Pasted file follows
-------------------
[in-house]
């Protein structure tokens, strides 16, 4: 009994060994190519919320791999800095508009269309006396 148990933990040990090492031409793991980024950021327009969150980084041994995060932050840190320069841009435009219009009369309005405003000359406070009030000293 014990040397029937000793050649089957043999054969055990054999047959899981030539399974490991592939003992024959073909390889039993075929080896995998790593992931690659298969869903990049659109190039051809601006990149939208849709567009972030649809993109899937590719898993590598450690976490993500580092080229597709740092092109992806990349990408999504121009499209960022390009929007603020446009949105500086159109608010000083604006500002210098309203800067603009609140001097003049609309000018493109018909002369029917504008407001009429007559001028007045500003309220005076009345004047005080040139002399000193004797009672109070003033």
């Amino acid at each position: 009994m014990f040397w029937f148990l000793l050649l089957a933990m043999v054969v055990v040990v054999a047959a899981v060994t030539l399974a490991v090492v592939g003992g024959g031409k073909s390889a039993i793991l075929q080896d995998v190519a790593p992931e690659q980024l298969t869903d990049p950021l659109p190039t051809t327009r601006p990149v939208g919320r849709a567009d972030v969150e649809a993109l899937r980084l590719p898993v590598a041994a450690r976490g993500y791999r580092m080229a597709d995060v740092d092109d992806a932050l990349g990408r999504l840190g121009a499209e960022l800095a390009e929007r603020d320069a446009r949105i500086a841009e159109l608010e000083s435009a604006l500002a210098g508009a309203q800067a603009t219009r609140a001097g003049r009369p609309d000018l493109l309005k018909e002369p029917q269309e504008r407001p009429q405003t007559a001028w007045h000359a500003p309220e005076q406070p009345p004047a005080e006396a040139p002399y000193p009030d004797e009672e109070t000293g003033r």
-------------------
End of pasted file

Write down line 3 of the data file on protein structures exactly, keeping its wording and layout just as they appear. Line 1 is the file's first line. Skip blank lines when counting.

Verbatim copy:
């Amino acid at each position: 009994m014990f040397w029937f148990l000793l050649l089957a933990m043999v054969v055990v040990v054999a047959a899981v060994t030539l399974a490991v090492v592939g003992g024959g031409k073909s390889a039993i793991l075929q080896d995998v190519a790593p992931e690659q980024l298969t869903d990049p950021l659109p190039t051809t327009r601006p990149v939208g919320r849709a567009d972030v969150e649809a993109l899937r980084l590719p898993v590598a041994a450690r976490g993500y791999r580092m080229a597709d995060v740092d092109d992806a932050l990349g990408r999504l840190g121009a499209e960022l800095a390009e929007r603020d320069a446009r949105i500086a841009e159109l608010e000083s435009a604006l500002a210098g508009a309203q800067a603009t219009r609140a001097g003049r009369p609309d000018l493109l309005k018909e002369p029917q269309e504008r407001p009429q405003t007559a001028w007045h000359a500003p309220e005076q406070p009345p004047a005080e006396a040139p002399y000193p009030d004797e009672e109070t000293g003033r």